Notably, all of the 12 viruses tested have been sensitive to oseltamivir.
1. Centers for Disease Control and Prevention. Update: Influenza A(H3N2)v Transmission and Guidelines — Five States, 2011. Morbidity and Mortality Weekly Report, Vol 60, December 23 2011.
2. Centers for Disease Control and Prevention. Swine-Origin Influenza A(H3N2) Virus Infection in Two Children — Indiana and Pennsylvania, July–August 2011. Morbidity and Mortality Weekly Report, Vol 60, Sept. 9, 2011.
3. Chou YY, et al. The M segment of the 2009 new pandemic H1N1 influenza virus is critical for its high transmission efficiency in the guinea pig model. J. Virol. doi:10.1128/JVI.05794-11.
4. Lina B, et al. S-OtrH3N2 viruses: use of sequence data for description of the molecular characteristics of the viruses and their relatedness to previously circulating H3N2 human viruses. Euro Surveill. 2011;16(50):pii=20039. Available online: http://www.eurosurveillance.org/ViewArticle.aspx?ArticleId=20039.
Report of a large cluster of oseltamivir resistant viruses in Australia
On December 29, 2011, Australian investigators released a summary account of the characterization of an outbreak with sustained community transmission of oseltamivir-resistant influenza A(H1N1)pdm09 viruses in the state of New South Wales.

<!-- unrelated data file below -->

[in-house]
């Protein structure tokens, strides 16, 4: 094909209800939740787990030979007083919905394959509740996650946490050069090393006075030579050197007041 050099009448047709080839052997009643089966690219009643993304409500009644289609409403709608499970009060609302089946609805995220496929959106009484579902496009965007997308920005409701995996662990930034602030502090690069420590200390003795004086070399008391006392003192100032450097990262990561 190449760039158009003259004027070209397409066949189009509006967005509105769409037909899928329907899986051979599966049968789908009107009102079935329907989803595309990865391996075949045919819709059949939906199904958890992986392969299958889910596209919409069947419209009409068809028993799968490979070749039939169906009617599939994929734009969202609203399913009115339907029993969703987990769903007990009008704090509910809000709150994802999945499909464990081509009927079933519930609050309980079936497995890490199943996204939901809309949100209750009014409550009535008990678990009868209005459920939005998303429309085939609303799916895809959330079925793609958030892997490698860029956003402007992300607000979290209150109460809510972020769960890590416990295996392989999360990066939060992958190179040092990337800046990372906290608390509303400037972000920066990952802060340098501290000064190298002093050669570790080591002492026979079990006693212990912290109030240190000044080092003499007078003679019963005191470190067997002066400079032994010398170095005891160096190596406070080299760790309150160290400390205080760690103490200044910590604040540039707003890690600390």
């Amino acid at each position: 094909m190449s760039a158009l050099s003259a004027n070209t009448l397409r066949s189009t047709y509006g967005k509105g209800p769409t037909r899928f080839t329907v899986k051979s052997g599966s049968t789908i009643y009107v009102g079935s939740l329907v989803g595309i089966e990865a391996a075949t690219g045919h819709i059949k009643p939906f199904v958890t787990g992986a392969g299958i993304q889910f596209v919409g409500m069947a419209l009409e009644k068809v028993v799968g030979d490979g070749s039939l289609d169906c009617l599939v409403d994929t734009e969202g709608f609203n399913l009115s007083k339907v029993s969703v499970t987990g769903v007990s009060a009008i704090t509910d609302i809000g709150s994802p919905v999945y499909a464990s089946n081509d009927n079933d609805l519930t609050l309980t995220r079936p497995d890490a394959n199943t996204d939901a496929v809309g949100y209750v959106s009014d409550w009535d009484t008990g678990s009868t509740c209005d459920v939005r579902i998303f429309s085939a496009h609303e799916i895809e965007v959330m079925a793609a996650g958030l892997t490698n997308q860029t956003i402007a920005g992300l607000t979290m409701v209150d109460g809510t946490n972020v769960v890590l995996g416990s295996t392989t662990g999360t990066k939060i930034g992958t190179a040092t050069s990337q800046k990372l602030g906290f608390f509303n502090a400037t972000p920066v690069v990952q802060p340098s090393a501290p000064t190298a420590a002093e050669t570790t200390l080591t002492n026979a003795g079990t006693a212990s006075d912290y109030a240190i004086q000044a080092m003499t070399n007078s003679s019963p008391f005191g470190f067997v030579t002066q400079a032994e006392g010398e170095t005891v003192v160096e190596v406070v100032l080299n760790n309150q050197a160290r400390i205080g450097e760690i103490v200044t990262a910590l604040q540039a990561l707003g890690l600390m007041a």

The report focuses on 29 oseltamivir-resistant cases identified from 182 patients in the Hunter New England region of the state between May and August 2011. Only one of these 29 patients had received oseltamivir before specimen collection.
Hemagglutinin and neuraminidase analysis showed that resistant strains were closely related, which indicates the spread of a single A(H1N1)pdm09 variant.
An epidemiological link was demonstrated between 10 of the 29 cases. The report describes the significantly higher IC50 values of oseltamivir-resistant viruses to oseltamivir and peramivir compared to wild-type strains but also indicates that oseltamivir-resistant viruses were as susceptible to zanamivir as wild-type strains.
The report also states that the resistant strains are antigenically similar to the vaccine strain including in patients who received the vaccine.
While this outbreak of oseltamivir-resistant influenza viruses raised great concern when first reported, it is notable that since August 2011 no new cases associated with this outbreak have been detected.
Globally, the proportion of viruses with oseltamivir resistance remains about 1% in untreated patients and transmission has been reported only in close settings. Much higher proportions of resistant viruses are detected in some situations such as prolonged treatment in individuals with immunodeficiency.
For the moment, clinicians should continue to use oseltamivir for treatment of high-risk and severe cases of influenza.
However, this event illustrates the need for continued vigilance so that treatment guidelines can be amended when necessary. WHO continues to recommend that countries who have the means to test for oseltamivir-resistant influenza A(H1N1)pdm09 viruses do so in a sample of cases and that all resistant viruses should be sent to a WHO collaborating center for further characterization.
In addition, cases with resistant virus should be investigated for evidence of onward transmission and any findings to suggest that transmission of resistant virus is occurring should be immediately reported to WHO.
Hurt, A.C., et. al. Community Transmission of Oseltamivir-Resistant A(H1N1)pdm09 Influenza. NEJM, 2011:2541-2542;365(26).